Intentional Tort Cases: Standards (Supreme Court)

Ohio Workers’ Compensation Decisions
(Supreme Court)

Intentional Tort: Standards

Select the case name to read the decision on the Ohio Supreme Court’s web site. For other issues, see our topic index to Ohio workers’ compensation decisions.

Conley v. Brown Corp. of Waverly Inc. (8/5/98)

Intentional tort suit is not limited to employee only. Intentional tort suit can be brought by a third party (such as an insurer who has been assigned the cause of action by the injured worker) or any other entity with the legal right to recover.

Vote: 5-0, 2 concur in judgment & syllabus only
Opinion by: Justice Douglas

Gibson v. Drainage Products, Inc. (5/8/02)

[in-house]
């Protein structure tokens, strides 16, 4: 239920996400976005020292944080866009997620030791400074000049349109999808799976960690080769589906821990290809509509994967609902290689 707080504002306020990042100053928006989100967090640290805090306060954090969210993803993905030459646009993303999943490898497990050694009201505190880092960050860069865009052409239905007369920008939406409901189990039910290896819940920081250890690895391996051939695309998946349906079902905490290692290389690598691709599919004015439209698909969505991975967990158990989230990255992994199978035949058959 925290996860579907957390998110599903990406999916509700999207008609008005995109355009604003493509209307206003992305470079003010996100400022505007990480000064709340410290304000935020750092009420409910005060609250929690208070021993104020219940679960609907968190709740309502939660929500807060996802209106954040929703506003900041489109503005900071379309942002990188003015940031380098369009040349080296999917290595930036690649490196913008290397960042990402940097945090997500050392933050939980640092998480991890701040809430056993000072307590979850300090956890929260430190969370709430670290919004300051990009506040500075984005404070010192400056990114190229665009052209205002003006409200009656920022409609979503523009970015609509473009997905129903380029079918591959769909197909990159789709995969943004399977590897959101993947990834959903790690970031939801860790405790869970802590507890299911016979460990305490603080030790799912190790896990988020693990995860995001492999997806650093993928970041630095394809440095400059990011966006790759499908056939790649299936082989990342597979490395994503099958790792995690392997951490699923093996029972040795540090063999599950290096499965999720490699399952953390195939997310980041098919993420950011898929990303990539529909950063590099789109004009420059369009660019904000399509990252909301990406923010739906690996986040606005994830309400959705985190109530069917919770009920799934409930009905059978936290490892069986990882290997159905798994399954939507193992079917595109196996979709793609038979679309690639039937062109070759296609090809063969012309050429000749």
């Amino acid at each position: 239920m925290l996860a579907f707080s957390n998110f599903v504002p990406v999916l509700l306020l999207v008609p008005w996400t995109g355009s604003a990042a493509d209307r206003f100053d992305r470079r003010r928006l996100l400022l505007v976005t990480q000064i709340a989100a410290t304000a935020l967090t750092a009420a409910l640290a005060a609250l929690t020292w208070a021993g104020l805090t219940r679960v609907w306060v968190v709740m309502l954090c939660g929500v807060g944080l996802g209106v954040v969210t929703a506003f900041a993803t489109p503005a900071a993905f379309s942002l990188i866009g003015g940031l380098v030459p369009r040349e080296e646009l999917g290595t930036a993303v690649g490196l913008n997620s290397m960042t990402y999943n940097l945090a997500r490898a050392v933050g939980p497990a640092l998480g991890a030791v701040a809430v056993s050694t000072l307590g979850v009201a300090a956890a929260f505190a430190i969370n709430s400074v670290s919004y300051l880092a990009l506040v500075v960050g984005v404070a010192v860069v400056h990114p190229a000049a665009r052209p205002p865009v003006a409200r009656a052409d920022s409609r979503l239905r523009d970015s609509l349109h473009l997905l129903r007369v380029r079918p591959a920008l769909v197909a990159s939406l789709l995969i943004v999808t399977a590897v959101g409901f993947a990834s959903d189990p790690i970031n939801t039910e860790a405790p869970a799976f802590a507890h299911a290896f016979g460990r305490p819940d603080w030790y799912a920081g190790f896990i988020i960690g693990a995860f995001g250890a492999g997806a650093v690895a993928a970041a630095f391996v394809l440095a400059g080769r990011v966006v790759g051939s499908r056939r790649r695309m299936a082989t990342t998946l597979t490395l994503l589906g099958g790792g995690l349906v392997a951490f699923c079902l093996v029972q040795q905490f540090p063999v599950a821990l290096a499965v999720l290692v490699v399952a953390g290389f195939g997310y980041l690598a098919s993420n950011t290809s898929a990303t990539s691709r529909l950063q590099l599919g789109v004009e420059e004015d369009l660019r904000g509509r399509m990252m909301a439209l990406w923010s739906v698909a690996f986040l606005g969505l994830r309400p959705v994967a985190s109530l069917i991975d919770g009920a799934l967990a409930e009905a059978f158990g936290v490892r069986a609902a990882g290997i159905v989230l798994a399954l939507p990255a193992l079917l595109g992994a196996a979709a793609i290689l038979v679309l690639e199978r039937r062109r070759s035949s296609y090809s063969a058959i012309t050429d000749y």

Evidence that employer’s actions and policies required employee to engage in dangerous task satisfies third requirement of three-part intentional tort test, and is sufficient to withstand a directed verdict motion. The employee is not required to show that employer expressly ordered employee to perform the dangerous task.

Vote: 5-2
Opinion by: Justice Douglas

Hannah v. Dayton Power & Light Co. (8/5/98)

Evidence presented issue of fact as to whether or not employer had committed intentional tort. Therefore, trial court improperly granted summary judgment in intentional tort suit.

Vote: 4-3
Opinion by: Justice Sweeney

Houdek v. ThyssenKrupp Materials N.A., Inc. (12/6/12)

An injured worker cannot recover for an employment intentional tort unless the employer deliberately intended to injure the worker, even if the evidence demonstrates that the employer could have avoided a tragic accident by taking necessary precautions.

Vote: 6-1
Opinion by: O’Donnell